Neuronal learning of invariant object representation in the ventral visual stream is not dependent on reward.
|Title||Neuronal learning of invariant object representation in the ventral visual stream is not dependent on reward.|
|Publication Type||Journal Article|
|Year of Publication||2012|
|Authors||Li N, DiCarlo JJ|
|Journal||The Journal of neuroscience : the official journal of the Society for Neuroscience|
|Date Published||2012 May 9|
Neurons at the top of primate ventral visual stream [inferior temporal cortex (IT)] have selectivity for objects that is highly tolerant to variation in the object's appearance on the retina. Previous nonhuman primate (Macaca mulatta) studies suggest that this neuronal tolerance is at least partly supported by the natural temporal contiguity of visual experience, because altering that temporal contiguity can robustly alter adult IT position and size tolerance. According to that work, it is the statistics of the subject's visual experience, not the subject's reward, that instruct the specific images that IT treats as equivalent. But is reward necessary for gating this type of learning in the ventral stream? Here we show that this is not the case-temporal tolerance learning proceeds at the same rate, regardless of reward magnitude and regardless of the temporal co-occurrence of reward, even in a behavioral task that does not require the subject to engage the object images. This suggests that the ventral visual stream uses autonomous, fully unsupervised mechanisms to constantly leverage all visual experience to help build its invariant object representation.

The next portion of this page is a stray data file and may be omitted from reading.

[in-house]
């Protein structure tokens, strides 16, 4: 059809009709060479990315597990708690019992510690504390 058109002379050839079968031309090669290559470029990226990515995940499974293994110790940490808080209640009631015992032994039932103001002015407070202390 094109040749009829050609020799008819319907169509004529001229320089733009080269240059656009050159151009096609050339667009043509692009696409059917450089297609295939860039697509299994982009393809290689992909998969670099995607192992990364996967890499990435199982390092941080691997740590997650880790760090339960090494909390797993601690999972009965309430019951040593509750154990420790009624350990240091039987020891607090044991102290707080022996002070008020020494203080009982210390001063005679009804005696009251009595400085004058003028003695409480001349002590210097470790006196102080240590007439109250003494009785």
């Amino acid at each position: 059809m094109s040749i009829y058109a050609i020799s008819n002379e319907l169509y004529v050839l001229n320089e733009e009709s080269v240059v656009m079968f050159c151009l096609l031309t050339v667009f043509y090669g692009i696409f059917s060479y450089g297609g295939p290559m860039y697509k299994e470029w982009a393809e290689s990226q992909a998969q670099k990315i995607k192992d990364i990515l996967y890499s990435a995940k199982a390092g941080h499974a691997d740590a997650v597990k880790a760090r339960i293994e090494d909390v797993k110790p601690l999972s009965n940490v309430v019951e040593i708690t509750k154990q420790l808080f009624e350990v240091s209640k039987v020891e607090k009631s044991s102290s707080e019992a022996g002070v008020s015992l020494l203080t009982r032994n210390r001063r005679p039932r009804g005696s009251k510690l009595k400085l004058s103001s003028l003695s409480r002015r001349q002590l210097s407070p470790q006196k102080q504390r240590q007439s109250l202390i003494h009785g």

|Alternate Journal||J. Neurosci.|